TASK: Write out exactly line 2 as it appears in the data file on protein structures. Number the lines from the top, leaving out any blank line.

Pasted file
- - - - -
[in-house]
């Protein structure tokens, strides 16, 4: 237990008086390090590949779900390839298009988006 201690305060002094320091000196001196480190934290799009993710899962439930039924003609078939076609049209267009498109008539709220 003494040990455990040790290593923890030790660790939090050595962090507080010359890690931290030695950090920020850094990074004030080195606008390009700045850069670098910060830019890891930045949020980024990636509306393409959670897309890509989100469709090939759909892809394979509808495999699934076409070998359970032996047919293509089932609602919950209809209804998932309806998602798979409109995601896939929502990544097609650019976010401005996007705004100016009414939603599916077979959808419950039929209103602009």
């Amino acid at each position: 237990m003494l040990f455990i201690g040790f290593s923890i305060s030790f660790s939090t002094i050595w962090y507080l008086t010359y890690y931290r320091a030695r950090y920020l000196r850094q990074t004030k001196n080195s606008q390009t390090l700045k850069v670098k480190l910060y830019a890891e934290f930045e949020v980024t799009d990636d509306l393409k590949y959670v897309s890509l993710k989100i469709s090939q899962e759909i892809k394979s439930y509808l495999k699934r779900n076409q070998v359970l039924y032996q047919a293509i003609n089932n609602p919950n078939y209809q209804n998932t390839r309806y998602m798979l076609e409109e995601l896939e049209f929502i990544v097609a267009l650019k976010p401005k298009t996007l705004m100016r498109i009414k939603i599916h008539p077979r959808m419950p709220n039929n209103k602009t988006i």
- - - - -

């Protein structure tokens, strides 16, 4: 237990008086390090590949779900390839298009988006 201690305060002094320091000196001196480190934290799009993710899962439930039924003609078939076609049209267009498109008539709220 003494040990455990040790290593923890030790660790939090050595962090507080010359890690931290030695950090920020850094990074004030080195606008390009700045850069670098910060830019890891930045949020980024990636509306393409959670897309890509989100469709090939759909892809394979509808495999699934076409070998359970032996047919293509089932609602919950209809209804998932309806998602798979409109995601896939929502990544097609650019976010401005996007705004100016009414939603599916077979959808419950039929209103602009």